Updated: Aug 3
According to the commissioner, the European Union (EU) has to devise a somewhat bolder, more aggressive, and unified approach with regards to the launch vehicles and infrastructure. European Commissioner for Internal Economy Thierry Breton stated on Tuesday that the European Space Program requires a European launcher alliance to maintain autonomous access to space.
During a speech on June 22, the EU commissioner emphasized the launcher alliance being part of an ambitious yet disruptive space agenda, which included the completion of a Financial Basis Partnership Agreement with European Space Agency. Thierry Breton, the European Union's commissioner for internal market, has remarked that unfettered access to space is essential to the development of any effective space policy:
“For this reason, I advocated an industry-wide alliance to develop a common strategy for next generation of European Union (EU) launchers, one that would include both established and emerging players in the space sector. There will be participation from all member nations, national space agencies, ESA, and private sector companies in this project.”
Isar Aerospace Technologies is developing a 28 m high launch vehicle. (Image credit: Isar Aerospace Technologies)
It is unclear still what exactly the launcher alliance will be working on, but Breton has said that EU cash would be made available for the very first time to boost the sector, which will allow for things like R&D and bulk purchases of vehicles for the EU's key satellite projects.
Breton stated in a news conference after his speech that the European Union was working to bring all of the alliance's components to the table. We are now negotiating the alliance's parameters and, God willing, will be able to put it into motion promptly, since timing is of the essence.
Launcher alliance was initially proposed by Breton at the start of the year, but since then, neither he nor any other EU official has supplied anything in the way of specifics. Director of Space at the European Commission's Directorate-General for Defense Industrial and Space Matthias remarked that coalitions like this bridge the gap between the government and business, as well as between large, well-established corporations and nascent, innovative startups and that as part of this effort, EU commission be investigating a variety of issues plaguing Europe's launcher sector.
One of these obstacles, he said, is the substantially lower demand for launchers from European governments compared to their American counterparts. Potentially stimulating demand is the European Union's (EU) new secure connectivity plan, which will include a satellite constellation delivering communications services.
The Ariane 6 upper stage in Bremen. (Image credit: ArianeGroup/Frank T. Koch)
To get launchers more competitive, Petschke said that the alliance will look at things like cutting pricing and encouraging more investment in launch vehicles. On a panel featuring Petschke and other European entrepreneurs working on micro launch vehicles, the companies discussed their experiences and plans. These businesses did not seem too convinced that the planned partnership would be beneficial.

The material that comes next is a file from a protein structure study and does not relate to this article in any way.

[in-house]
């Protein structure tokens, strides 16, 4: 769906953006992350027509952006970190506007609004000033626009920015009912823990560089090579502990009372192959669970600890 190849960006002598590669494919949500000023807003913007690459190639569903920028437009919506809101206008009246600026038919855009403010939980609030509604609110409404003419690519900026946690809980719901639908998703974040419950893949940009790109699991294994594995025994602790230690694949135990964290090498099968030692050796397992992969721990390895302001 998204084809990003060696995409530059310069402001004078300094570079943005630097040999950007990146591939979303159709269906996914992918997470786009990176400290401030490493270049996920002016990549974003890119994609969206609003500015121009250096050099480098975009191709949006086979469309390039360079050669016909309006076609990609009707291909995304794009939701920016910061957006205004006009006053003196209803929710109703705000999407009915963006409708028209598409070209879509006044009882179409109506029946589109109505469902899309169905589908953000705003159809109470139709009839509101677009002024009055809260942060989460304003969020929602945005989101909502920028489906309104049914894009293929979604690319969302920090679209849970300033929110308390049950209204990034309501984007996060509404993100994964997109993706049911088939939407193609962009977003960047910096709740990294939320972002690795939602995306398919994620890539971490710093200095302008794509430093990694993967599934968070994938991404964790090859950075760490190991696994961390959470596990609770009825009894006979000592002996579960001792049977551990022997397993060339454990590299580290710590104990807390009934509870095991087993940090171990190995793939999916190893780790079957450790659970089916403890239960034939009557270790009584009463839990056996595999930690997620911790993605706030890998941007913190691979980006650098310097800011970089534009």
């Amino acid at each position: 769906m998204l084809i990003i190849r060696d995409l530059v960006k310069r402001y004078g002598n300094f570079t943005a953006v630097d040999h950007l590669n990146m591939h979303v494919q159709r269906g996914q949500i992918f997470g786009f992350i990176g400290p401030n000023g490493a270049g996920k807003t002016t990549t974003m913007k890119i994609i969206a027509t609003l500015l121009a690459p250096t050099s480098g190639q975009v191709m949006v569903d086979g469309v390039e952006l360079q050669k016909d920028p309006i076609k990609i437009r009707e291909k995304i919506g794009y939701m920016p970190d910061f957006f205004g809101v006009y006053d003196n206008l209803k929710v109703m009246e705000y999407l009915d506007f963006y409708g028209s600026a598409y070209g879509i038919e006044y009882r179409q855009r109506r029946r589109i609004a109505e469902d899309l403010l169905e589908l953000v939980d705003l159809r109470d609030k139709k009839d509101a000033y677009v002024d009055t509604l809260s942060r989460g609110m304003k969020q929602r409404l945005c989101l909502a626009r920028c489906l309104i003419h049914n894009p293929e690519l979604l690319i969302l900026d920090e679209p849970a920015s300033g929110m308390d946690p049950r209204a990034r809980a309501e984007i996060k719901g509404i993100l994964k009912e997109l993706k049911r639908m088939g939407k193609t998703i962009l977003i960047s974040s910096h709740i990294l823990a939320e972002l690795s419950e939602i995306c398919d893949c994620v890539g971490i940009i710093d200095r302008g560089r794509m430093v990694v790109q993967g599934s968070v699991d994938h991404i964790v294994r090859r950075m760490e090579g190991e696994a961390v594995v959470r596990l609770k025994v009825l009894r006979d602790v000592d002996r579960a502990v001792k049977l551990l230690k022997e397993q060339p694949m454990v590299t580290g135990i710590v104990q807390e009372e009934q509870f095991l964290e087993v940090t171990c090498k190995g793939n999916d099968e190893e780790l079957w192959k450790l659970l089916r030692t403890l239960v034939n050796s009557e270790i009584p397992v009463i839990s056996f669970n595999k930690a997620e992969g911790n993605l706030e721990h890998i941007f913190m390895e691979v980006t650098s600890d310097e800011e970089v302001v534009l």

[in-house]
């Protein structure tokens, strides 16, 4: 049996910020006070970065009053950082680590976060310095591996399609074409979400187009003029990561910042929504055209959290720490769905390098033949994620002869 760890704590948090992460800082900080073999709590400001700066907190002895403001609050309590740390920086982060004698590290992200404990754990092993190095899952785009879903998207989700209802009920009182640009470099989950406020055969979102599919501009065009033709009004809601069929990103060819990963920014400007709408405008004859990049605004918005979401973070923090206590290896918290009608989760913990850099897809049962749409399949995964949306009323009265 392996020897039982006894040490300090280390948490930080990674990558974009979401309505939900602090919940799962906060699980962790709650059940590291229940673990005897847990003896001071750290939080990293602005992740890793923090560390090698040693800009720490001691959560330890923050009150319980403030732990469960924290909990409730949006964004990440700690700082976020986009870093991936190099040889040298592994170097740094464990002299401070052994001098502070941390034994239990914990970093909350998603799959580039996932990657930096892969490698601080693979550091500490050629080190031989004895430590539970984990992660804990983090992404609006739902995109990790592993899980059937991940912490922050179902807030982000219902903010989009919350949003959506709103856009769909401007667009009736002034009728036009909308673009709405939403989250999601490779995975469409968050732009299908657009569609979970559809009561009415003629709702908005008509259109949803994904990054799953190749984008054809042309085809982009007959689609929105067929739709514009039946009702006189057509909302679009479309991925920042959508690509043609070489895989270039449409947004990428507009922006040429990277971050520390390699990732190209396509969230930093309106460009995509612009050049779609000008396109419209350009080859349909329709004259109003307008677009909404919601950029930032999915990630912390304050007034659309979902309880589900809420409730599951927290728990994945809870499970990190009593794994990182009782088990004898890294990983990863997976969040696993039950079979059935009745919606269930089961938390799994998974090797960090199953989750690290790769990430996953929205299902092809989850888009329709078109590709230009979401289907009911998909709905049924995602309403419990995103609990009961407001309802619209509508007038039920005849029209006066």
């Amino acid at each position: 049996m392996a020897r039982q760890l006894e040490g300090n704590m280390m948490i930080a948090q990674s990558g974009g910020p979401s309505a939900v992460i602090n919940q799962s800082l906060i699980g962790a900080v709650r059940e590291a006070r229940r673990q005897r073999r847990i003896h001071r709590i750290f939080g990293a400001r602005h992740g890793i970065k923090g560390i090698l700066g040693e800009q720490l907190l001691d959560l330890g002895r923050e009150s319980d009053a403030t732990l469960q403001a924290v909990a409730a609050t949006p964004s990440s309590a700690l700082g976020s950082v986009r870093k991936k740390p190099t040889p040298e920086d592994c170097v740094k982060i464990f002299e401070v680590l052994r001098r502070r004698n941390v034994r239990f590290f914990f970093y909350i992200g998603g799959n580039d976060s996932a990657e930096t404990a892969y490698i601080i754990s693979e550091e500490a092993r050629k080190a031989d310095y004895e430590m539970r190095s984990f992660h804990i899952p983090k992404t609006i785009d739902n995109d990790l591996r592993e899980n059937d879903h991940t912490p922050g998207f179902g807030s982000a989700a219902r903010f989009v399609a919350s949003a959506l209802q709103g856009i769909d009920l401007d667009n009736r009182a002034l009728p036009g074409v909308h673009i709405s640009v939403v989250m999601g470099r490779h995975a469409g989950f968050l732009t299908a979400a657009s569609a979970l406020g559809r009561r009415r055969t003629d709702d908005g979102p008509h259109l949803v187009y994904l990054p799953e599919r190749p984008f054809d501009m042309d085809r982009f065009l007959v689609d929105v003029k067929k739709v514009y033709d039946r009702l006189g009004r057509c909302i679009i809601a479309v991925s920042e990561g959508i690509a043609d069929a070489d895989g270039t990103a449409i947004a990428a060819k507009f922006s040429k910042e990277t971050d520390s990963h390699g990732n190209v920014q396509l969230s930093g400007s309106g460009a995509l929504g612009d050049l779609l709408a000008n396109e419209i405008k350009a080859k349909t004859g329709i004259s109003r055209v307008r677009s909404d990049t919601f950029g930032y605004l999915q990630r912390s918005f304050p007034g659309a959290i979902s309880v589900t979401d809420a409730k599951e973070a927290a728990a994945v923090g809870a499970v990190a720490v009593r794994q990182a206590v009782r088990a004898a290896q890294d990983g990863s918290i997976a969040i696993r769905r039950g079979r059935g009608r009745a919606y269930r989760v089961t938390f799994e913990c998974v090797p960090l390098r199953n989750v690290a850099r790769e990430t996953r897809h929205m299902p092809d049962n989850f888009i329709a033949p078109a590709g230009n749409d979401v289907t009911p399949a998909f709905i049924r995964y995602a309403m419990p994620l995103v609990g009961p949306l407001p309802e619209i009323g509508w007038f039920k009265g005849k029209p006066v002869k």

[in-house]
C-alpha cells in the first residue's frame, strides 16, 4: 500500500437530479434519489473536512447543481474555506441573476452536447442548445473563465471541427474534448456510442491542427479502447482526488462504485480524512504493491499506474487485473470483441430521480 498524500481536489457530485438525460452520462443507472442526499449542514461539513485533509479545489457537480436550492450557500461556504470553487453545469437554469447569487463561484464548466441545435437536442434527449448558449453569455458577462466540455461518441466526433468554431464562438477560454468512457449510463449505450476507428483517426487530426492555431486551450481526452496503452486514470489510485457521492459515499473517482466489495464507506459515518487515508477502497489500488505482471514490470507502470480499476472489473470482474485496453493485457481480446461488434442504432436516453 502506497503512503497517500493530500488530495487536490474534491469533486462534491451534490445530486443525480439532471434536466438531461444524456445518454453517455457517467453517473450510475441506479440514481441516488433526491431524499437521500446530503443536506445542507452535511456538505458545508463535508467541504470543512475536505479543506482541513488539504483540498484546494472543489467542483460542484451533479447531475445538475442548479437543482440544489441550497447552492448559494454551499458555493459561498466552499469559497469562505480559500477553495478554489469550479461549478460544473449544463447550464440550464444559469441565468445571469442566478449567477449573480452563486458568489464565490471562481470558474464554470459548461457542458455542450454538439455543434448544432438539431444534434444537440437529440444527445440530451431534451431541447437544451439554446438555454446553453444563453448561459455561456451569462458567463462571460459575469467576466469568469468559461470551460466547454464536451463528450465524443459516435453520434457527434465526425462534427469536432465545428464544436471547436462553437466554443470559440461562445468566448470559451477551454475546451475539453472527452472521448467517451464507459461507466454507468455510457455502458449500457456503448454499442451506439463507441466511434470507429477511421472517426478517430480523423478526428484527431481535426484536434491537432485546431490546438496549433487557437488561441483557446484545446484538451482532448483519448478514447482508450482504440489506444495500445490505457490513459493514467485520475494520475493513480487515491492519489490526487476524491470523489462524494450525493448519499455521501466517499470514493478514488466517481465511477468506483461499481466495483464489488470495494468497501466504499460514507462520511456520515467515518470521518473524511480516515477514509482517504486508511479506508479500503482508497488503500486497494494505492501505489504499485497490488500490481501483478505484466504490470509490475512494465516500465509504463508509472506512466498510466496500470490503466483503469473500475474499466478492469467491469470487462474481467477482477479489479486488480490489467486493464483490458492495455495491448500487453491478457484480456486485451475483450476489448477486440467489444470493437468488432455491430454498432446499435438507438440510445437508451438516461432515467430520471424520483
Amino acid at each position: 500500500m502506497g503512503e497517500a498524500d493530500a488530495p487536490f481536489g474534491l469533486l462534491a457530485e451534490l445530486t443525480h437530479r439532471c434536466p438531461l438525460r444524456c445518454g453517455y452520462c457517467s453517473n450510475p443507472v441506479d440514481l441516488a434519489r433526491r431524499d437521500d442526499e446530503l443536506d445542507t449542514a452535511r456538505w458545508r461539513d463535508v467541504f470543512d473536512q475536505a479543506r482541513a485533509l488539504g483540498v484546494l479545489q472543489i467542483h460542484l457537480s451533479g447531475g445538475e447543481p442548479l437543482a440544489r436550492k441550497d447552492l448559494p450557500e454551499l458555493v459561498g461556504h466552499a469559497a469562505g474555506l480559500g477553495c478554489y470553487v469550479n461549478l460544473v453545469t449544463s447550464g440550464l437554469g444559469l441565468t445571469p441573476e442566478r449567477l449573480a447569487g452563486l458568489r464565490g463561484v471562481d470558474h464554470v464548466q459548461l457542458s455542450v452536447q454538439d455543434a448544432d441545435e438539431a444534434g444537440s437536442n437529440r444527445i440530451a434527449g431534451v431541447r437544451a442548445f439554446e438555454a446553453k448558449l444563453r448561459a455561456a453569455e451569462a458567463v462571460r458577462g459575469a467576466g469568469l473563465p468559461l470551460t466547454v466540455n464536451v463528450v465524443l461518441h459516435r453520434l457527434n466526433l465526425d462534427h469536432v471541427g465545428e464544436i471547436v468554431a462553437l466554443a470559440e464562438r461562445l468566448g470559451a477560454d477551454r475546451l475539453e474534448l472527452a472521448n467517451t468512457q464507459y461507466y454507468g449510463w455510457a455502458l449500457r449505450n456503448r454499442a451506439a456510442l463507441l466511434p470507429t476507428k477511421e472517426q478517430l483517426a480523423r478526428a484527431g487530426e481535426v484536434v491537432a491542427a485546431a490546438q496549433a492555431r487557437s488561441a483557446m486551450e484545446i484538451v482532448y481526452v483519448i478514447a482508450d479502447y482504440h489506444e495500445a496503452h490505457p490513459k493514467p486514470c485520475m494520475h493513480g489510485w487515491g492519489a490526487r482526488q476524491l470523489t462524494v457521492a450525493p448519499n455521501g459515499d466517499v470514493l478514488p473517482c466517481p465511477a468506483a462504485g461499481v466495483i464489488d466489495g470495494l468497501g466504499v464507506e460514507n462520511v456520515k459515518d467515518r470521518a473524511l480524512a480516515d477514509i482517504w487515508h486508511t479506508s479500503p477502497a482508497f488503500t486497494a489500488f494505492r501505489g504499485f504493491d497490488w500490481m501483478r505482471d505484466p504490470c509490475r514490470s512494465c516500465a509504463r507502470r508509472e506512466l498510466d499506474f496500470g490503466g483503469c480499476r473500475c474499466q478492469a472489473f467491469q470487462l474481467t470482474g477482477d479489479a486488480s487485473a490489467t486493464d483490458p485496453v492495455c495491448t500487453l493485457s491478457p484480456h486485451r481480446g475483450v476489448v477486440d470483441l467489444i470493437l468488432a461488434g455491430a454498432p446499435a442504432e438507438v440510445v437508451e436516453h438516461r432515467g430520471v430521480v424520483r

Spanish launch company PLD Space CEO Ral Torres expressed interest in learning more about the potential benefits of a partnership with similar organizations. Putting everyone on the same page and working on a new launcher seems like a lot of work to me.
Launcher alliance chief commercial officer Jörn Spurmann of German small launch system startup RFA said that more attention should be paid to bringing in contracts for European launch providers: “I believe a shift toward a commercial situation, rather than entirely subsidizing launch system plus satellite development, is imperative.”
Torres argued that although cooperation was beneficial, so was healthy competition: “Perhaps in Europe we need to open the door to competition, with the option of collaboration open whenever it's required. Competition, rather than collaboration, is the most crucial factor right now.”
The Director General of the European Space Agency, Josef Aschbacher, agreed that more work needs to be done to make Europe's launch business more competitive.
“At least from a financial point of view, we once had a dominant position in the launcher market.” He made this statement on June 21 “Today, not anymore," he continued, "and that's something that Europe has to actively focus on."
However, he said that his immediate objective is to put Ariane 6 launch system into service as soon as possible - “Ariane 6 is going to be the most significant launcher that we develop.” According to him, we need to focus all of our efforts, energy, and attention on getting the first test flight completed as quickly as possible while also ensuring that everything goes well.
He disclosed that the European Space Agency (ESA), in conjunction with the primary contractor ArianeGroup as well as the French space agency CNES, had developed an independent evaluation of the timeline for the Ariane 6 rocket.
The ESA made the announcement in October 2020 that vehicle's maiden flight, which was originally scheduled to take place in 2020, would instead occur during the second half of 2022, however, now it’s been postponed to the fourth quarter of 2023.